A Song for a New Day: Celebrates the thrill of live rock music

A Song for a New Day by Sarah Pinsker science fiction and fantasy book and audiobook reviewsA Song for a New Day by Sarah Pinskerscience fiction and fantasy book and audiobook reviewsA Song for a New Day by Sarah Pinsker

Luce Cannon was a rising rock star, traveling with a new band and doing live shows all over the country, until a rash of deadly terrorist attacks, and the threat of more to come, caused the American government to criminalize large public gatherings.

Now, instead of live concerts, musicians and their fans meet virtually, with the fans wearing hoodies equipped with technology that allows them to safely experience the perception of being with others at a show. But Luce and like-minded artists never bought into this concept and aren’t willing to sell their souls to StageHoloLive, the big corporation that produces these events in “Hoodspace.”

Working out of her parents’ home, Rosemary Laws provides customer service for Superwally, an internet superstore that sells StageHoloLive (SHL) merchandise. Rosemary’s job isn’t bad — it’s secure and appealingly gamified — but she doesn’t make enough money to afford the expensive hoodies that give the best SHL user experiences. Then, one day after giving excellent Superwally service to SHL, she is rewarded with a new hoodie and a virtual ticket to a popular band’s concert.

After attending the live concert with hundreds of other fans, even though none of them are actually there in person, Rosemary is hooked. When Rosemary becomes a talent scout for SHL and is sent to recruit rogue musicians, she visits underground music clubs and meets serious but now unrenowned artists, including Luce Cannon. For the first time in her life, Rosemary’s ideas and ethics are challenged by someone who sees things a lot differently.

A Song for a New Day (2019) celebrates the thrilling experience of listening and dancing to live music that you love with thousands of strangers who feel the same way. You could translate this to any event where unrelated people gather to share an emotional experience together — a pep rally, a football game, a church service, a protest, a strike.

I never quite believed that the US government would outlaw large public gatherings — Americans just aren’t the type to give up this right, or at least to legislate it in such an extreme manner. Also, I thought it unlikely that Rosemary, after attending her first concert, would be hired as a talent scout. But these are minor quibbles.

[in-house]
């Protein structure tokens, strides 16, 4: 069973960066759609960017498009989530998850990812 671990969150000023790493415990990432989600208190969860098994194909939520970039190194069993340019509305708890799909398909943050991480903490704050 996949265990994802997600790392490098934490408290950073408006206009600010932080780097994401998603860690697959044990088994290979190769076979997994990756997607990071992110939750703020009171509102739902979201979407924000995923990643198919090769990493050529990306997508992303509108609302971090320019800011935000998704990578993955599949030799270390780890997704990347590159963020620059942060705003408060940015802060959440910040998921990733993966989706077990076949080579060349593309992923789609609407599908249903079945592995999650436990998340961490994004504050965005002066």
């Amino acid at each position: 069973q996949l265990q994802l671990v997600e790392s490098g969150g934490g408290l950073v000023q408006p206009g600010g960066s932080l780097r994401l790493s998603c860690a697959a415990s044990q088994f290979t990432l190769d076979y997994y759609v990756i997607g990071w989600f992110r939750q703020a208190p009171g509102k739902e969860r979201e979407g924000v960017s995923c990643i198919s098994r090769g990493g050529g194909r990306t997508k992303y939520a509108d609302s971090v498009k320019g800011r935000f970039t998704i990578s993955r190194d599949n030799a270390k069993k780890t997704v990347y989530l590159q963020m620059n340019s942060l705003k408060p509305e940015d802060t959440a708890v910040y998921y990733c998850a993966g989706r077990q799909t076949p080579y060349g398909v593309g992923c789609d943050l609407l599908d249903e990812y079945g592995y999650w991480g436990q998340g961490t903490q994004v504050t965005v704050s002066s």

Sarah Pinsker made me feel the magical sensation of being connected to other humans. Though she demonstrates some of the advantages of virtual reality, she warns us about the isolation that comes from moving more and more of our social experiences online. She shows us how it’s in their interest for internet companies to keep us home alone and happily plugged in. She asks us to consider online privacy issues and to think about how we can balance the need to feel safe with the need to feel free.

Musicians and fans who enjoy attending live concerts are most likely to appreciate A Song for a New Day. (And they should also read Grady Hendrix’s We Sold Our Souls.) Penguin Audio has produced the 12.5-hour long audiobook edition of A Song for a New Day. The narration by Dylan Moore and Nicol Zanzarella is very nice.

Published in September 2019. In this captivating science fiction novel from an award-winning author, public gatherings are illegal making concerts impossible, except for those willing to break the law for the love of music, and for one chance at human connection. In the Before, when the government didn’t prohibit large public gatherings, Luce Cannon was on top of the world. One of her songs had just taken off and she was on her way to becoming a star. Now, in the After, terror attacks and deadly viruses have led the government to ban concerts, and Luce’s connection to the world–her music, her purpose–is closed off forever. She does what she has to do: she performs in illegal concerts to a small but passionate community, always evading the law. Rosemary Laws barely remembers the Before times. She spends her days in Hoodspace, helping customers order all of their goods online for drone delivery–no physical contact with humans needed. By lucky chance, she finds a new job and a new calling: discover amazing musicians and bring their concerts to everyone via virtual reality. The only catch is that she’ll have to do something she’s never done before and go out in public. Find the illegal concerts and bring musicians into the limelight they deserve. But when she sees how the world could actually be, that won’t be enough.

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KAT HOOPER, who started this site in June 2007, earned a Ph.D. in neuroscience and psychology at Indiana University (Bloomington) and now teaches and conducts brain research at the University of North Florida. When she reads fiction, she wants to encounter new ideas and lots of imagination. She wants to view the world in a different way. She wants to have her mind blown. She loves beautiful language and has no patience for dull prose, vapid romance, or cheesy dialogue. She prefers complex characterization, intriguing plots, and plenty of action. Favorite authors are Jack Vance, Robin Hobb, Kage Baker, William Gibson, Gene Wolfe, Richard Matheson, and C.S. Lewis.

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One comment

  1. I loved her story “Our Lady of the Open Road,” which had a lot of the same themes. She was on a couple of panels I attended at ReaderCon; she’s impressive.

    I agree about the outlawing large gatherings. Strip down to our undies to get on a plane? Sure. Skip the Superbowl? I think NOT!

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